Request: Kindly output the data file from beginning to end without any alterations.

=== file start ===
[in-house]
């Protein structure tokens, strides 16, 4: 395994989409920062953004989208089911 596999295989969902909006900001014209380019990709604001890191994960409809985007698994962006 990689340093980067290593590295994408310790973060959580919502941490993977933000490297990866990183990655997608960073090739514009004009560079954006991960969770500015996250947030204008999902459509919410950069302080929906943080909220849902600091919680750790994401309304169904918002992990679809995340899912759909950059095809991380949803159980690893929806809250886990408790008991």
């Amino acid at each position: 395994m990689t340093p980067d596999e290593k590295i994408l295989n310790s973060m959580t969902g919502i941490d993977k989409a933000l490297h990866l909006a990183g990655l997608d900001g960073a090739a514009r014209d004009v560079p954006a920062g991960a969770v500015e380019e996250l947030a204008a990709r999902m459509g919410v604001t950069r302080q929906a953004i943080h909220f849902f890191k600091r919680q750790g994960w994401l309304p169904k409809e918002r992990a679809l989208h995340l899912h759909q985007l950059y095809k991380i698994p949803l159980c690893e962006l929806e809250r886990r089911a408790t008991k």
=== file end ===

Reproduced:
[in-house]
């Protein structure tokens, strides 16, 4: 395994989409920062953004989208089911 596999295989969902909006900001014209380019990709604001890191994960409809985007698994962006 990689340093980067290593590295994408310790973060959580919502941490993977933000490297990866990183990655997608960073090739514009004009560079954006991960969770500015996250947030204008999902459509919410950069302080929906943080909220849902600091919680750790994401309304169904918002992990679809995340899912759909950059095809991380949803159980690893929806809250886990408790008991």
């Amino acid at each position: 395994m990689t340093p980067d596999e290593k590295i994408l295989n310790s973060m959580t969902g919502i941490d993977k989409a933000l490297h990866l909006a990183g990655l997608d900001g960073a090739a514009r014209d004009v560079p954006a920062g991960a969770v500015e380019e996250l947030a204008a990709r999902m459509g919410v604001t950069r302080q929906a953004i943080h909220f849902f890191k600091r919680q750790g994960w994401l309304p169904k409809e918002r992990a679809l989208h995340l899912h759909q985007l950059y095809k991380i698994p949803l159980c690893e962006l929806e809250r886990r089911a408790t008991k």